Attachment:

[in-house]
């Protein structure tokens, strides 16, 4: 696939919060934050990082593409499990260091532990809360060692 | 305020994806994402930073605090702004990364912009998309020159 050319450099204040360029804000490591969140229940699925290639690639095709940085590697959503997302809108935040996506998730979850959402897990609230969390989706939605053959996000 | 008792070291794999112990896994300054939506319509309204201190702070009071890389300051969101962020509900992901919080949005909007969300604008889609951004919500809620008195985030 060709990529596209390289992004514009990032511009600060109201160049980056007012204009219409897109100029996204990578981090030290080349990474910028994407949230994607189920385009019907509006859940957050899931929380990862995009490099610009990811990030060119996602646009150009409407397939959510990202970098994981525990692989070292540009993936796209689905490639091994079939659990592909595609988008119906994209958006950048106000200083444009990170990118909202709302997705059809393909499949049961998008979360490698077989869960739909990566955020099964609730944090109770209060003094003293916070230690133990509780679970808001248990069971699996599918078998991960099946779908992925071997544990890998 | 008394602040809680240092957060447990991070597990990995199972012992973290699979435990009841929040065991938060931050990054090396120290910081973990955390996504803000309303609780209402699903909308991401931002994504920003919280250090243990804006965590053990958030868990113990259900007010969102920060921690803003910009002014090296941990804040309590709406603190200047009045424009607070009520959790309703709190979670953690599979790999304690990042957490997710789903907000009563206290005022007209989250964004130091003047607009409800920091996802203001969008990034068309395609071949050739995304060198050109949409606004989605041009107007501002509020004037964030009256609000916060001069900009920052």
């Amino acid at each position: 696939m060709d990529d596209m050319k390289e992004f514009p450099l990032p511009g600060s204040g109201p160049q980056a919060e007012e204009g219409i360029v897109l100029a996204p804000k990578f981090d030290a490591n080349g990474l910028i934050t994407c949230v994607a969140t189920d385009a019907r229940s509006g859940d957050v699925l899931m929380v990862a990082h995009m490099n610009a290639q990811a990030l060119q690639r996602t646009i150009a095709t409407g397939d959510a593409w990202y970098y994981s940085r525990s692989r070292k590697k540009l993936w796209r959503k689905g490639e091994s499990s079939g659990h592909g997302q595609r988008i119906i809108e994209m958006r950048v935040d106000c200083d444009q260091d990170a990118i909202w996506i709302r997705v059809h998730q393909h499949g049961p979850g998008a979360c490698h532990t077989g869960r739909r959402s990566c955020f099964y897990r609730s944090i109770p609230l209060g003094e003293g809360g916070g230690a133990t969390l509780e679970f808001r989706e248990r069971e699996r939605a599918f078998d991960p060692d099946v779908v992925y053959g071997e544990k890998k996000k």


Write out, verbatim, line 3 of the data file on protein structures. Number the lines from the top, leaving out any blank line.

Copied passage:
């Amino acid at each position: 696939m060709d990529d596209m050319k390289e992004f514009p450099l990032p511009g600060s204040g109201p160049q980056a919060e007012e204009g219409i360029v897109l100029a996204p804000k990578f981090d030290a490591n080349g990474l910028i934050t994407c949230v994607a969140t189920d385009a019907r229940s509006g859940d957050v699925l899931m929380v990862a990082h995009m490099n610009a290639q990811a990030l060119q690639r996602t646009i150009a095709t409407g397939d959510a593409w990202y970098y994981s940085r525990s692989r070292k590697k540009l993936w796209r959503k689905g490639e091994s499990s079939g659990h592909g997302q595609r988008i119906i809108e994209m958006r950048v935040d106000c200083d444009q260091d990170a990118i909202w996506i709302r997705v059809h998730q393909h499949g049961p979850g998008a979360c490698h532990t077989g869960r739909r959402s990566c955020f099964y897990r609730s944090i109770p609230l209060g003094e003293g809360g916070g230690a133990t969390l509780e679970f808001r989706e248990r069971e699996r939605a599918f078998d991960p060692d099946v779908v992925y053959g071997e544990k890998k996000k």